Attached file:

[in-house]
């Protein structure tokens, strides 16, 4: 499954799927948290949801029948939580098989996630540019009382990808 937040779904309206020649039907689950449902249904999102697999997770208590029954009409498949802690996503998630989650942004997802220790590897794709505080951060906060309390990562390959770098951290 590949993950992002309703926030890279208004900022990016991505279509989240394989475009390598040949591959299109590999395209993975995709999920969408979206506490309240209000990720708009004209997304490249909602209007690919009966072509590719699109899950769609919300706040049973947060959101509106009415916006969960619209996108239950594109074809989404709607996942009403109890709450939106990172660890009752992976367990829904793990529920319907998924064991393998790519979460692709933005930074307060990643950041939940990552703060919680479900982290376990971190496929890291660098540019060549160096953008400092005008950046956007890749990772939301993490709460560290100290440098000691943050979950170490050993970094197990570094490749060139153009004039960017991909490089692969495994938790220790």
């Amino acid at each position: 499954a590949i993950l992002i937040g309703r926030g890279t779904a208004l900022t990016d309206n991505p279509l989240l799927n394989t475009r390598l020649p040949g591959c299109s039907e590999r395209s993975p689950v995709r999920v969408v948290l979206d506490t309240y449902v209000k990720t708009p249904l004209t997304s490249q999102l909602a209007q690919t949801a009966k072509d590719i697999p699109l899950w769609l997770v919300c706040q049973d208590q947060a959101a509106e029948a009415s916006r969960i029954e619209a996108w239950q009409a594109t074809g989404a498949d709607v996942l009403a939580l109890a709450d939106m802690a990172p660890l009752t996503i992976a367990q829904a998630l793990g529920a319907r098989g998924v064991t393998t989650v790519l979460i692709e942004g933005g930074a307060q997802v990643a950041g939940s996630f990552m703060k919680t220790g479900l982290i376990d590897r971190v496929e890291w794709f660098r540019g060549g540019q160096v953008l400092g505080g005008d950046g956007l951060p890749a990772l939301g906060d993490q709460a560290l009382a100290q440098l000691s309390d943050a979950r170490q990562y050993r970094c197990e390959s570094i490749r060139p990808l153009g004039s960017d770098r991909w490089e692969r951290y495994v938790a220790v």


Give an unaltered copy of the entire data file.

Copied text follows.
[in-house]
């Protein structure tokens, strides 16, 4: 499954799927948290949801029948939580098989996630540019009382990808 937040779904309206020649039907689950449902249904999102697999997770208590029954009409498949802690996503998630989650942004997802220790590897794709505080951060906060309390990562390959770098951290 590949993950992002309703926030890279208004900022990016991505279509989240394989475009390598040949591959299109590999395209993975995709999920969408979206506490309240209000990720708009004209997304490249909602209007690919009966072509590719699109899950769609919300706040049973947060959101509106009415916006969960619209996108239950594109074809989404709607996942009403109890709450939106990172660890009752992976367990829904793990529920319907998924064991393998790519979460692709933005930074307060990643950041939940990552703060919680479900982290376990971190496929890291660098540019060549160096953008400092005008950046956007890749990772939301993490709460560290100290440098000691943050979950170490050993970094197990570094490749060139153009004039960017991909490089692969495994938790220790």
């Amino acid at each position: 499954a590949i993950l992002i937040g309703r926030g890279t779904a208004l900022t990016d309206n991505p279509l989240l799927n394989t475009r390598l020649p040949g591959c299109s039907e590999r395209s993975p689950v995709r999920v969408v948290l979206d506490t309240y449902v209000k990720t708009p249904l004209t997304s490249q999102l909602a209007q690919t949801a009966k072509d590719i697999p699109l899950w769609l997770v919300c706040q049973d208590q947060a959101a509106e029948a009415s916006r969960i029954e619209a996108w239950q009409a594109t074809g989404a498949d709607v996942l009403a939580l109890a709450d939106m802690a990172p660890l009752t996503i992976a367990q829904a998630l793990g529920a319907r098989g998924v064991t393998t989650v790519l979460i692709e942004g933005g930074a307060q997802v990643a950041g939940s996630f990552m703060k919680t220790g479900l982290i376990d590897r971190v496929e890291w794709f660098r540019g060549g540019q160096v953008l400092g505080g005008d950046g956007l951060p890749a990772l939301g906060d993490q709460a560290l009382a100290q440098l000691s309390d943050a979950r170490q990562y050993r970094c197990e390959s570094i490749r060139p990808l153009g004039s960017d770098r991909w490089e692969r951290y495994v938790a220790v």